Opinion: Letter to the Editor: Re-claim Poorly Maintained Park

Opinion: Letter to the Editor: Re-claim Poorly Maintained Park

This letter is addressed to Mayor Allison Silberberg and Alexandria City Council.

Chinquapin Park is approaching death as a meaningful civic asset. Nine dead or dying trees in the center on the park, plus several more on the ring road, are marked for destruction or have been recently removed leaving almost no shade in the center of the park. The grass in the center of the park is cut so rarely and so long that use of most of the park for sports activity is impossible. When the city repaved the ring road in the park several years ago it removed the speed bumps so that the road is now a teenage auto racetrack. The children’s playground is minimally fenced and now dangerous because it immediately adjoins the racetrack. What had been a youth soccer field is now a "nature area" for "small animals and insects." (Has the city not heard of the rat problem in our area or that a neighborhood dog died last year of lyme disease?)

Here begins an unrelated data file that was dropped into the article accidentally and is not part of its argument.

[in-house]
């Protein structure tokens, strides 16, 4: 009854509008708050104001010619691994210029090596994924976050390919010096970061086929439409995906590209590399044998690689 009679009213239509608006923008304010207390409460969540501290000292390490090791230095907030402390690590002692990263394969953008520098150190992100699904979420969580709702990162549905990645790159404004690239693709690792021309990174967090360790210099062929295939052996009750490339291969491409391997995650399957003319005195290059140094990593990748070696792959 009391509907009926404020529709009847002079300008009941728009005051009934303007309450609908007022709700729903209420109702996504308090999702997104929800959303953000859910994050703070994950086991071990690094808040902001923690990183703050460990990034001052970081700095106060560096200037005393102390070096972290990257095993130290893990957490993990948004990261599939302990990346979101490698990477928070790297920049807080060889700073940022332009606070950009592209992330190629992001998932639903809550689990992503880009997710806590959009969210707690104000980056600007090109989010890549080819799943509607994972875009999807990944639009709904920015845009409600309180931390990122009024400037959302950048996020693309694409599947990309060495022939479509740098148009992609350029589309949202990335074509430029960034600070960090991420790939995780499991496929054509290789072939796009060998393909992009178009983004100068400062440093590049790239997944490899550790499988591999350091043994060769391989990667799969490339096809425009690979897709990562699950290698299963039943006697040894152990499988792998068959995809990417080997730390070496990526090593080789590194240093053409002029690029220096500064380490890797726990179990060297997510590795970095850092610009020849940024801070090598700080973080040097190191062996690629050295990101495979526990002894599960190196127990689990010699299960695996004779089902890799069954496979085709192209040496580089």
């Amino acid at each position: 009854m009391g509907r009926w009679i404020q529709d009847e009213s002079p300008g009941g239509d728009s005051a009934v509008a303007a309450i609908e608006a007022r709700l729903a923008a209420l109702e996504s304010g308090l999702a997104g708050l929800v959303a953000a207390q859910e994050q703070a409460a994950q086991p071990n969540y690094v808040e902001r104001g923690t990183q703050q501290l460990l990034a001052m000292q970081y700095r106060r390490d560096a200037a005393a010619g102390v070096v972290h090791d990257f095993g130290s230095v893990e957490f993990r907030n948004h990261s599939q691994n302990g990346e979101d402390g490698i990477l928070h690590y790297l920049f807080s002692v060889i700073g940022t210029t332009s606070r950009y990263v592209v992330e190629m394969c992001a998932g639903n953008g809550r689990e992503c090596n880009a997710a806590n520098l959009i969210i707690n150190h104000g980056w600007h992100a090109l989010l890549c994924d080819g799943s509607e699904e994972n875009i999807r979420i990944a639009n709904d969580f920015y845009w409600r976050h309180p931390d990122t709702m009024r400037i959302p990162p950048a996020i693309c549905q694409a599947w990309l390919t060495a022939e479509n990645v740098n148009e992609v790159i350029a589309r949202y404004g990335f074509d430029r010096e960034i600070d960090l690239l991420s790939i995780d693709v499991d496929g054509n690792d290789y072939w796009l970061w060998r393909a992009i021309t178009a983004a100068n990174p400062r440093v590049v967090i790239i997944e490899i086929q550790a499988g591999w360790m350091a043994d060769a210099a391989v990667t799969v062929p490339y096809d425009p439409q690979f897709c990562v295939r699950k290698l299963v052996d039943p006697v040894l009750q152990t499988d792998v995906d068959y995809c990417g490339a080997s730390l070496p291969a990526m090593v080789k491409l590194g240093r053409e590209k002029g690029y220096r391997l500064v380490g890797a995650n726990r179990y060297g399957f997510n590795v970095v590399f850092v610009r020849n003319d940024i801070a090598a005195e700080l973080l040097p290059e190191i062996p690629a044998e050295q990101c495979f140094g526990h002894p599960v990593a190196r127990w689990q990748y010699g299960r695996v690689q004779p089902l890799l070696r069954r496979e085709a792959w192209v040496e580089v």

Thirty years ago there were five sets of soccer/football goal posts in the park. Now there is one set but the goals are set at a 45-degree angle to each other making them useless for a pickup soccer game — something that was routine last year. Yet the Parks and Recreation Commission is apparently recommending demolition of the water park in order to create space to build new, and undoubtedly expensive, fields.

The beginnings of a fix are neither hard nor expensive. Plant a couple of groves of trees in the center of the park using the two remaining large trees as a starting point. Move the old picnic tables to one of those areas so there is a second picnic area. Reinstall the speed bumps so that the 15 mile per hour speed limit has some meaning. Fix the existing goal posts and install an additional set or other equipment which would encourage park usage. And regularly cut the grass. This would involve minimal cost and labor time for the city but we would have a usable park back.

Alexandria has limited parkland. Certainly we can do much better than affirmatively discouraging use of what had been one of our best parks.

Allan R. Winn


Note: This is an abbreviated version of a longer letter sent to the mayor and City Council.